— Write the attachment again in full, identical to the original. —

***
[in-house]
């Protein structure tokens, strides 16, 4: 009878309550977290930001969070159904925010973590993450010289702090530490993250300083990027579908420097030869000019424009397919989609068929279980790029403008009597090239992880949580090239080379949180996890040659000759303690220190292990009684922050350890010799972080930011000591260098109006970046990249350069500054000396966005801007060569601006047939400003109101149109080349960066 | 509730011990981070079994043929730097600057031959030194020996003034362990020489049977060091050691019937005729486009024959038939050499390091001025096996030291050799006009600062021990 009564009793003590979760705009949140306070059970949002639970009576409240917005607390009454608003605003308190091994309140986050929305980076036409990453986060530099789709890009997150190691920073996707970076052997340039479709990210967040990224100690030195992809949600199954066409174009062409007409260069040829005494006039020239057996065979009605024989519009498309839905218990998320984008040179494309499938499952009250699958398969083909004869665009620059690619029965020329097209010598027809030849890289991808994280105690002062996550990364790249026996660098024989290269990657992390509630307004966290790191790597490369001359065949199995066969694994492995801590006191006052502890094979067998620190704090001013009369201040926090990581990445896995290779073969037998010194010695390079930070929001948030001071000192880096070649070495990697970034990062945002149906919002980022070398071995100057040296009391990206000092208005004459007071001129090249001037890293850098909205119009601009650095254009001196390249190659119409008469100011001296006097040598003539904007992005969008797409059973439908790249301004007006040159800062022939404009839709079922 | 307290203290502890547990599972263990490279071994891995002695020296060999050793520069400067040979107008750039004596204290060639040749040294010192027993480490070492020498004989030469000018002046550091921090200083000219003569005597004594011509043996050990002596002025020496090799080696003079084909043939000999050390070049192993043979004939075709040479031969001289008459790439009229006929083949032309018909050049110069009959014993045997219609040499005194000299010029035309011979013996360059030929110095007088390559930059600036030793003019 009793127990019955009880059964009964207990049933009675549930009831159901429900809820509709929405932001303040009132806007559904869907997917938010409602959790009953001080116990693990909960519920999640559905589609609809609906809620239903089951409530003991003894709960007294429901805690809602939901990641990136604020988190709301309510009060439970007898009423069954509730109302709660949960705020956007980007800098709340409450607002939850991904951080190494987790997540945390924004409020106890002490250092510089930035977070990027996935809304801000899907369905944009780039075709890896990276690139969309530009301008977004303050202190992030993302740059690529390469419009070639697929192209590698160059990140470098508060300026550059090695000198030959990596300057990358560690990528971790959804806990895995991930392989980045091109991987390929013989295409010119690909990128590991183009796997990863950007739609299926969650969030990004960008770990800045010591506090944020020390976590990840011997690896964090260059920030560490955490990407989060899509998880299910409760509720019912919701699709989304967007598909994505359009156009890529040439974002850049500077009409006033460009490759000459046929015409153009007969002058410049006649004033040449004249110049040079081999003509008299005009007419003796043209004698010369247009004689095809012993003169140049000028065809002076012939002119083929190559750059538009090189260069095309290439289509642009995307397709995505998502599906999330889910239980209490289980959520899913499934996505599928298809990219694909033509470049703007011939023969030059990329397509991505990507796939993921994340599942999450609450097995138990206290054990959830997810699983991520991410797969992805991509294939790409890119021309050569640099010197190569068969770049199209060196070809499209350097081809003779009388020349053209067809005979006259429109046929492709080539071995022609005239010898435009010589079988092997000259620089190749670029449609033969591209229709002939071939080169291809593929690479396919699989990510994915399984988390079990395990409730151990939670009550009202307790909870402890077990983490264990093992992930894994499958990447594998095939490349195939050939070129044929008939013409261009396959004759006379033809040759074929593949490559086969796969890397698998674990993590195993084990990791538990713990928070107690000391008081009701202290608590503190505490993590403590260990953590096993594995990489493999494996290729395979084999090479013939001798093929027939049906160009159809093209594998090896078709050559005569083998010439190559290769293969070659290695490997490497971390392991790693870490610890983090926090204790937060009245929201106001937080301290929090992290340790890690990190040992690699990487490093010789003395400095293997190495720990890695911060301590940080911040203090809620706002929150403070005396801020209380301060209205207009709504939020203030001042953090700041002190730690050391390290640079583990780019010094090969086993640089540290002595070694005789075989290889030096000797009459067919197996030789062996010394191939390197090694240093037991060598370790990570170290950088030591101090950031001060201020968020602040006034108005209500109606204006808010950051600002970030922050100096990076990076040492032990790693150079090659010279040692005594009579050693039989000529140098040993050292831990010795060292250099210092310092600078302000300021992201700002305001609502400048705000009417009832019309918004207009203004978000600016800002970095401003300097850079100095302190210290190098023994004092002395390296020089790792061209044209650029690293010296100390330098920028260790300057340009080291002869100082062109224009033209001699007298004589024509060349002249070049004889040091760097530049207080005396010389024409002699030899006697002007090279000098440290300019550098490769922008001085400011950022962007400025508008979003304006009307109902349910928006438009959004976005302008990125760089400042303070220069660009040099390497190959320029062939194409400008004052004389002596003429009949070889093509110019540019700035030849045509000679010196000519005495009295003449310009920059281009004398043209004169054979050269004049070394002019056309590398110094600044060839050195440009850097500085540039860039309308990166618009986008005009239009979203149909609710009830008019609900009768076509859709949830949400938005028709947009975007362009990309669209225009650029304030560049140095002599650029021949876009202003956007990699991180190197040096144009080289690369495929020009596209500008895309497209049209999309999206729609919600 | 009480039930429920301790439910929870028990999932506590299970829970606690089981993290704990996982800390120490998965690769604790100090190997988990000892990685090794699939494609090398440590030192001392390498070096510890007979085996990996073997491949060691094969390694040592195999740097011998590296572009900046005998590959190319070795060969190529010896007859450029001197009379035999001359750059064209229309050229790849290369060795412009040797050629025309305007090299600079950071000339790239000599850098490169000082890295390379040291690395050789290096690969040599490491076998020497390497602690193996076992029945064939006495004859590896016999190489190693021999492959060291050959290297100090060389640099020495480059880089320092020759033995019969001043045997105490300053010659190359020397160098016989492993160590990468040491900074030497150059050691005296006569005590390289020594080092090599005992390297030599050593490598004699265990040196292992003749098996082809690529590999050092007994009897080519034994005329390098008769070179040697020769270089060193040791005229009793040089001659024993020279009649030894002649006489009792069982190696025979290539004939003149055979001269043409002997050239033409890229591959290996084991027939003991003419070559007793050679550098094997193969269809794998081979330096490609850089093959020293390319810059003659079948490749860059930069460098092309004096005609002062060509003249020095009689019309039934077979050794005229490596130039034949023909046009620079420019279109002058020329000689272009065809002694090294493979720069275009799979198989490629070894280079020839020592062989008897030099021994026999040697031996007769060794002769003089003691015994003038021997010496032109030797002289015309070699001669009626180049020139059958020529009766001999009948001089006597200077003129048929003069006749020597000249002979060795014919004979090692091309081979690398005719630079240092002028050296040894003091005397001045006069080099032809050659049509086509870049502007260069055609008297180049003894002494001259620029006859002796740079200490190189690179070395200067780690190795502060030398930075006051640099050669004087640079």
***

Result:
[in-house]
């Protein structure tokens, strides 16, 4: 009878309550977290930001969070159904925010973590993450010289702090530490993250300083990027579908420097030869000019424009397919989609068929279980790029403008009597090239992880949580090239080379949180996890040659000759303690220190292990009684922050350890010799972080930011000591260098109006970046990249350069500054000396966005801007060569601006047939400003109101149109080349960066 | 509730011990981070079994043929730097600057031959030194020996003034362990020489049977060091050691019937005729486009024959038939050499390091001025096996030291050799006009600062021990 009564009793003590979760705009949140306070059970949002639970009576409240917005607390009454608003605003308190091994309140986050929305980076036409990453986060530099789709890009997150190691920073996707970076052997340039479709990210967040990224100690030195992809949600199954066409174009062409007409260069040829005494006039020239057996065979009605024989519009498309839905218990998320984008040179494309499938499952009250699958398969083909004869665009620059690619029965020329097209010598027809030849890289991808994280105690002062996550990364790249026996660098024989290269990657992390509630307004966290790191790597490369001359065949199995066969694994492995801590006191006052502890094979067998620190704090001013009369201040926090990581990445896995290779073969037998010194010695390079930070929001948030001071000192880096070649070495990697970034990062945002149906919002980022070398071995100057040296009391990206000092208005004459007071001129090249001037890293850098909205119009601009650095254009001196390249190659119409008469100011001296006097040598003539904007992005969008797409059973439908790249301004007006040159800062022939404009839709079922 | 307290203290502890547990599972263990490279071994891995002695020296060999050793520069400067040979107008750039004596204290060639040749040294010192027993480490070492020498004989030469000018002046550091921090200083000219003569005597004594011509043996050990002596002025020496090799080696003079084909043939000999050390070049192993043979004939075709040479031969001289008459790439009229006929083949032309018909050049110069009959014993045997219609040499005194000299010029035309011979013996360059030929110095007088390559930059600036030793003019 009793127990019955009880059964009964207990049933009675549930009831159901429900809820509709929405932001303040009132806007559904869907997917938010409602959790009953001080116990693990909960519920999640559905589609609809609906809620239903089951409530003991003894709960007294429901805690809602939901990641990136604020988190709301309510009060439970007898009423069954509730109302709660949960705020956007980007800098709340409450607002939850991904951080190494987790997540945390924004409020106890002490250092510089930035977070990027996935809304801000899907369905944009780039075709890896990276690139969309530009301008977004303050202190992030993302740059690529390469419009070639697929192209590698160059990140470098508060300026550059090695000198030959990596300057990358560690990528971790959804806990895995991930392989980045091109991987390929013989295409010119690909990128590991183009796997990863950007739609299926969650969030990004960008770990800045010591506090944020020390976590990840011997690896964090260059920030560490955490990407989060899509998880299910409760509720019912919701699709989304967007598909994505359009156009890529040439974002850049500077009409006033460009490759000459046929015409153009007969002058410049006649004033040449004249110049040079081999003509008299005009007419003796043209004698010369247009004689095809012993003169140049000028065809002076012939002119083929190559750059538009090189260069095309290439289509642009995307397709995505998502599906999330889910239980209490289980959520899913499934996505599928298809990219694909033509470049703007011939023969030059990329397509991505990507796939993921994340599942999450609450097995138990206290054990959830997810699983991520991410797969992805991509294939790409890119021309050569640099010197190569068969770049199209060196070809499209350097081809003779009388020349053209067809005979006259429109046929492709080539071995022609005239010898435009010589079988092997000259620089190749670029449609033969591209229709002939071939080169291809593929690479396919699989990510994915399984988390079990395990409730151990939670009550009202307790909870402890077990983490264990093992992930894994499958990447594998095939490349195939050939070129044929008939013409261009396959004759006379033809040759074929593949490559086969796969890397698998674990993590195993084990990791538990713990928070107690000391008081009701202290608590503190505490993590403590260990953590096993594995990489493999494996290729395979084999090479013939001798093929027939049906160009159809093209594998090896078709050559005569083998010439190559290769293969070659290695490997490497971390392991790693870490610890983090926090204790937060009245929201106001937080301290929090992290340790890690990190040992690699990487490093010789003395400095293997190495720990890695911060301590940080911040203090809620706002929150403070005396801020209380301060209205207009709504939020203030001042953090700041002190730690050391390290640079583990780019010094090969086993640089540290002595070694005789075989290889030096000797009459067919197996030789062996010394191939390197090694240093037991060598370790990570170290950088030591101090950031001060201020968020602040006034108005209500109606204006808010950051600002970030922050100096990076990076040492032990790693150079090659010279040692005594009579050693039989000529140098040993050292831990010795060292250099210092310092600078302000300021992201700002305001609502400048705000009417009832019309918004207009203004978000600016800002970095401003300097850079100095302190210290190098023994004092002395390296020089790792061209044209650029690293010296100390330098920028260790300057340009080291002869100082062109224009033209001699007298004589024509060349002249070049004889040091760097530049207080005396010389024409002699030899006697002007090279000098440290300019550098490769922008001085400011950022962007400025508008979003304006009307109902349910928006438009959004976005302008990125760089400042303070220069660009040099390497190959320029062939194409400008004052004389002596003429009949070889093509110019540019700035030849045509000679010196000519005495009295003449310009920059281009004398043209004169054979050269004049070394002019056309590398110094600044060839050195440009850097500085540039860039309308990166618009986008005009239009979203149909609710009830008019609900009768076509859709949830949400938005028709947009975007362009990309669209225009650029304030560049140095002599650029021949876009202003956007990699991180190197040096144009080289690369495929020009596209500008895309497209049209999309999206729609919600 | 009480039930429920301790439910929870028990999932506590299970829970606690089981993290704990996982800390120490998965690769604790100090190997988990000892990685090794699939494609090398440590030192001392390498070096510890007979085996990996073997491949060691094969390694040592195999740097011998590296572009900046005998590959190319070795060969190529010896007859450029001197009379035999001359750059064209229309050229790849290369060795412009040797050629025309305007090299600079950071000339790239000599850098490169000082890295390379040291690395050789290096690969040599490491076998020497390497602690193996076992029945064939006495004859590896016999190489190693021999492959060291050959290297100090060389640099020495480059880089320092020759033995019969001043045997105490300053010659190359020397160098016989492993160590990468040491900074030497150059050691005296006569005590390289020594080092090599005992390297030599050593490598004699265990040196292992003749098996082809690529590999050092007994009897080519034994005329390098008769070179040697020769270089060193040791005229009793040089001659024993020279009649030894002649006489009792069982190696025979290539004939003149055979001269043409002997050239033409890229591959290996084991027939003991003419070559007793050679550098094997193969269809794998081979330096490609850089093959020293390319810059003659079948490749860059930069460098092309004096005609002062060509003249020095009689019309039934077979050794005229490596130039034949023909046009620079420019279109002058020329000689272009065809002694090294493979720069275009799979198989490629070894280079020839020592062989008897030099021994026999040697031996007769060794002769003089003691015994003038021997010496032109030797002289015309070699001669009626180049020139059958020529009766001999009948001089006597200077003129048929003069006749020597000249002979060795014919004979090692091309081979690398005719630079240092002028050296040894003091005397001045006069080099032809050659049509086509870049502007260069055609008297180049003894002494001259620029006859002796740079200490190189690179070395200067780690190795502060030398930075006051640099050669004087640079």